The Tennessee Athletic Commission, established in 2008 to regulate boxing and MMA in the state, was due to disband on July 1, after years of leaking money. According to a report released and verified by the commission, debts totaled $122,000 for 2013 and 2014 combined, and the TAC had not turned a profit since 2011.

Executive director Jeff Mullen, a respected longtime MMA judge, told WBIR in February that the TAC was established to bring bigger promotions like UFC to the state. But with the company only hosting two events in six years, and the second-largest promotion at the moment, Bellator MMA, still not visiting the state, the money wasn’t coming in.

“I was there in the beginning to get the sport regulated,” says Marc Ratner, vice president of regulatory affairs for the UFC. “I went to the state House in the capital and we lobbied to get it approved, so I was very concerned when I heard the news. We knew the UFC would be coming back either to Nashville or Memphis in 2015, we just didn’t know when until this happened.”

Fortunately for Tennessee’s combat sports fans, on May 4 Gov. Bill Haslam signed new legislation to extend the commission until 2017. Sixteen days later, the Saint Preux vs. Teixeira fight was announced for the Bridgestone Arena.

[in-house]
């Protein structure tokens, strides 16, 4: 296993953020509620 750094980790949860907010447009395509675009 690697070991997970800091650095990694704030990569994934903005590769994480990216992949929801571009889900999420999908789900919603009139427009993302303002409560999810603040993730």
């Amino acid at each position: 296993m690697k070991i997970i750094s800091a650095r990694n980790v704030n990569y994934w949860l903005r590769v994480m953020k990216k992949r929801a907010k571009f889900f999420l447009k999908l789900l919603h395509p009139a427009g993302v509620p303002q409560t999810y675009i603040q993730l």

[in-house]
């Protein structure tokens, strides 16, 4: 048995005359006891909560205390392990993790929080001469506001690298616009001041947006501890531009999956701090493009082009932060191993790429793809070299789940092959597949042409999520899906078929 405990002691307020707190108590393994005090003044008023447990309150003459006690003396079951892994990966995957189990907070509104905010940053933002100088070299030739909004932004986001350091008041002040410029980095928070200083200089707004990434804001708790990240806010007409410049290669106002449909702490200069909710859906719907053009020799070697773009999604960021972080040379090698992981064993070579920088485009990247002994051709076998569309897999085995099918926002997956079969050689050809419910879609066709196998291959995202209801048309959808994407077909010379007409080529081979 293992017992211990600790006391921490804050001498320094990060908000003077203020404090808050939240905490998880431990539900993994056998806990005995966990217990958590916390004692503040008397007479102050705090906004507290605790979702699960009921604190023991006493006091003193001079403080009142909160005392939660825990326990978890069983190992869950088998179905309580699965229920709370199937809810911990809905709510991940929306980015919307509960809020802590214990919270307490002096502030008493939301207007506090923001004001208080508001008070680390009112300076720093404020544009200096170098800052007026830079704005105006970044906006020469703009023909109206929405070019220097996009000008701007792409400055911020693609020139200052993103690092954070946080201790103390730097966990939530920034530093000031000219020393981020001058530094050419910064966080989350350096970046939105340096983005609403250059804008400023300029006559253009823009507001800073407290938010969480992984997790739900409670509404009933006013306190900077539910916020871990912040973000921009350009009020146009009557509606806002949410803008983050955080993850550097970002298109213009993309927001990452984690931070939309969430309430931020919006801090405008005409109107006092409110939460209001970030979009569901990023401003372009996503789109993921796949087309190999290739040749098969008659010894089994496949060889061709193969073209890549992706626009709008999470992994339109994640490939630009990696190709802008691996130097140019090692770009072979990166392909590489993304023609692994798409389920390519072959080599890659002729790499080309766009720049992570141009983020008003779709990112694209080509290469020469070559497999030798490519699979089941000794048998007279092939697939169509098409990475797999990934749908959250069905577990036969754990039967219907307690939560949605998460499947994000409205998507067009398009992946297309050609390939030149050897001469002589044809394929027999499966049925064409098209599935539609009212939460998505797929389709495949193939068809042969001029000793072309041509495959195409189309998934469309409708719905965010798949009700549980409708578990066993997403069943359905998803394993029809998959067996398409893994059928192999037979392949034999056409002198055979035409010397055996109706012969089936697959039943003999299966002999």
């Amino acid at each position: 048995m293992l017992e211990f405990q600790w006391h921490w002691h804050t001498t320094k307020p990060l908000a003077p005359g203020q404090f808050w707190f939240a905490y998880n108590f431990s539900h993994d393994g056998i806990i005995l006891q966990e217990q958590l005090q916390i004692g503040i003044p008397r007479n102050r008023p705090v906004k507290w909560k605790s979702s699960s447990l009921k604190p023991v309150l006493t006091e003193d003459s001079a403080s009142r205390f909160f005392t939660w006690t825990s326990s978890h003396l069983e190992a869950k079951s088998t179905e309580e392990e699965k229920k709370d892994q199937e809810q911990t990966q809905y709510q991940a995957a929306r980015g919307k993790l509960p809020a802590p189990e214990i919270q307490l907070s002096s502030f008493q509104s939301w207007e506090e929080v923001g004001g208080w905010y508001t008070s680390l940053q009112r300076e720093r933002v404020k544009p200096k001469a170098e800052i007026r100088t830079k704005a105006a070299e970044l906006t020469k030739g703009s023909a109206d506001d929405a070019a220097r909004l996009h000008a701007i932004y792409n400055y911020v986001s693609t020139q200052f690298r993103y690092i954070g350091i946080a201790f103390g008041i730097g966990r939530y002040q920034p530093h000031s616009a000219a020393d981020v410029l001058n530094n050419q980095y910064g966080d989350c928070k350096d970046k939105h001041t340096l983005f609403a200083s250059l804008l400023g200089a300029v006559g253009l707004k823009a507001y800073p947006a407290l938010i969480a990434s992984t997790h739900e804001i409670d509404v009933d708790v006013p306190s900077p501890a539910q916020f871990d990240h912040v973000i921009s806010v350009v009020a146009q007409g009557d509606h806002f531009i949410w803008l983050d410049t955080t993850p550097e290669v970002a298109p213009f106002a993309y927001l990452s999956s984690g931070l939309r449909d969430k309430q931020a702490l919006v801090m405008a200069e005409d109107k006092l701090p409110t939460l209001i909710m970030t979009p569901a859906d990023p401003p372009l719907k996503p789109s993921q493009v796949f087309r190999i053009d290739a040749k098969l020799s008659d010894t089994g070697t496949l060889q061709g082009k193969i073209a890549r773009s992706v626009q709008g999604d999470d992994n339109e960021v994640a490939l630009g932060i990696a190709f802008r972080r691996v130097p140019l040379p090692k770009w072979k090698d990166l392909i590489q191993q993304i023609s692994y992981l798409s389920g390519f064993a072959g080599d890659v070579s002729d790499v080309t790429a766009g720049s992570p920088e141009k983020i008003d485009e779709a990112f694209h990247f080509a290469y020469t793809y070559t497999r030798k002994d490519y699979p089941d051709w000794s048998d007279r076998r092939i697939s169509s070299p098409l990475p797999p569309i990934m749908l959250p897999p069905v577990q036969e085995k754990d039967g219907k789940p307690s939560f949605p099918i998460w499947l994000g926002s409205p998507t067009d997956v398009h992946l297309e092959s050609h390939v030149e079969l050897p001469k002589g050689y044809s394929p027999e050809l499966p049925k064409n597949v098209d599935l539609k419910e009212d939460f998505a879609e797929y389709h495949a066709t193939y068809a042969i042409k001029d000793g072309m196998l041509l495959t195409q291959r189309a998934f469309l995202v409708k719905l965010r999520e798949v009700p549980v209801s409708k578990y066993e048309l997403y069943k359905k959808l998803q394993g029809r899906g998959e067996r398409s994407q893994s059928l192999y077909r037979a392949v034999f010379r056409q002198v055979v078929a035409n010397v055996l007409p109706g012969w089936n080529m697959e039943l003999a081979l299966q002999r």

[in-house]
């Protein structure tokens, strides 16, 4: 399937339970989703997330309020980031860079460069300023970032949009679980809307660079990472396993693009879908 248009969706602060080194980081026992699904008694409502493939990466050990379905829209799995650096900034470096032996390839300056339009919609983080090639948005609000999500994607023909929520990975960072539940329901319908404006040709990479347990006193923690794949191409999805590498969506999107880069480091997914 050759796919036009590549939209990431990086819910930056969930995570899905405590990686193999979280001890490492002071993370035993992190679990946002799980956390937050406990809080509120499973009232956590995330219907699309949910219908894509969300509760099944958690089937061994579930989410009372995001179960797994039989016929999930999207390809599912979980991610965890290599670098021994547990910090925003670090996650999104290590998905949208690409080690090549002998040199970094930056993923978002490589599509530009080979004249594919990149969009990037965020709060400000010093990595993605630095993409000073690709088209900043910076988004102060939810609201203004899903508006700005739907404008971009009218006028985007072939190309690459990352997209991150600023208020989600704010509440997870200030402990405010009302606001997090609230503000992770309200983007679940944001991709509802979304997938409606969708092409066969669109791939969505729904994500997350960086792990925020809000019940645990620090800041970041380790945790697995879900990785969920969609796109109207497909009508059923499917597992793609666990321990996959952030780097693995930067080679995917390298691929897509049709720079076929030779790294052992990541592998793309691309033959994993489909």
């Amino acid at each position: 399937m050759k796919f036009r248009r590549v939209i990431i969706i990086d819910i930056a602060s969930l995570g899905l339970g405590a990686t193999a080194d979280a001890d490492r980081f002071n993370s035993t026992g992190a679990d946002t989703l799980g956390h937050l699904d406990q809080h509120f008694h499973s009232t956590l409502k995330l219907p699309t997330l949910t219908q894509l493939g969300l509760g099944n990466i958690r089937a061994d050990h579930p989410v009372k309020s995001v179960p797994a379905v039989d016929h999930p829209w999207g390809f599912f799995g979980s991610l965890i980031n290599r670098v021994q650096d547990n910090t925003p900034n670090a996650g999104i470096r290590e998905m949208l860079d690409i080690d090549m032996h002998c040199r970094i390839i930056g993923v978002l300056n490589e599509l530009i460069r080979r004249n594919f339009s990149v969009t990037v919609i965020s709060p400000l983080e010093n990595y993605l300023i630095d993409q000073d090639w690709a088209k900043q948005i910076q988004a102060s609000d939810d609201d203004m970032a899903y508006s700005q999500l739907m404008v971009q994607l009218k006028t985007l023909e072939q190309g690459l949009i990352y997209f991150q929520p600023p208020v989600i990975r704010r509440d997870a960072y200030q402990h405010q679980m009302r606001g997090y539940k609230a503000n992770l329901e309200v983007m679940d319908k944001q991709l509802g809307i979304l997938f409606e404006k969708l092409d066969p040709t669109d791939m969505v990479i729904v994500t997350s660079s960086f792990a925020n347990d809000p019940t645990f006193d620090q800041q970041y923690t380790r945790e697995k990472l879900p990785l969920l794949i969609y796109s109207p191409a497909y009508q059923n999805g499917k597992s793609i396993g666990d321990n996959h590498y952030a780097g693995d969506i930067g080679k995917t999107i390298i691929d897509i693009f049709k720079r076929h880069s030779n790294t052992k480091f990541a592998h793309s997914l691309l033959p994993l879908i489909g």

For Saint Preux, the timing was perfect.

“Right now, people keep telling me I’m living the dream,” Saint Preux says. “And to be quite honest, I am.”


UFC Light Heavyweight Ovince St Preux for Knoxville Mercury Magazine photographed by Tyler OxendinePhoto: Tyler Oxendine

Ovince Saint Preux was born on April 8, 1983, in the Little Haiti section of Miami. At the age of 7, his parents moved him and his siblings—five brothers and one sister—to Immokalee, a largely Hispanic agricultural community two hours west, where 40 percent of the population lives below the poverty line.

“My dad always told me, ‘Never forget where you come from,’” Saint Preux says.

Even on one of the few occasions he isn’t wearing one of his 30 differently colored Miami Marlins baseball caps, it’s obvious Saint Preux takes the message to heart. He represents Immokalee with every opportunity, making sure the town where his family still lives is mentioned by the UFC when he’s announced. He is just as passionate about his Haitian roots, carrying the country’s flag with him on walkouts to the cage. For his last UFC fight, against Patrick Cummins, Saint Preux partnered with Athletes Brand and the nonprofit Harvest 107 to sell a limited-edition T-shirt that raised $47,000 toward building a microfarm for the Zanfay Lakay home for street kids.

Saint Preux’s mother, who remains nervous about watching her 6-foot-3, 200-pound son fight for a living, worked in a packing house when her son was younger; at the age of 68, she is still employed as a hotel housekeeper. His father did construction and field work until he was 65.

With his earnings from the Cummins fight, which he won via first-round knockout, Saint Preux paid his parents’ mortgage.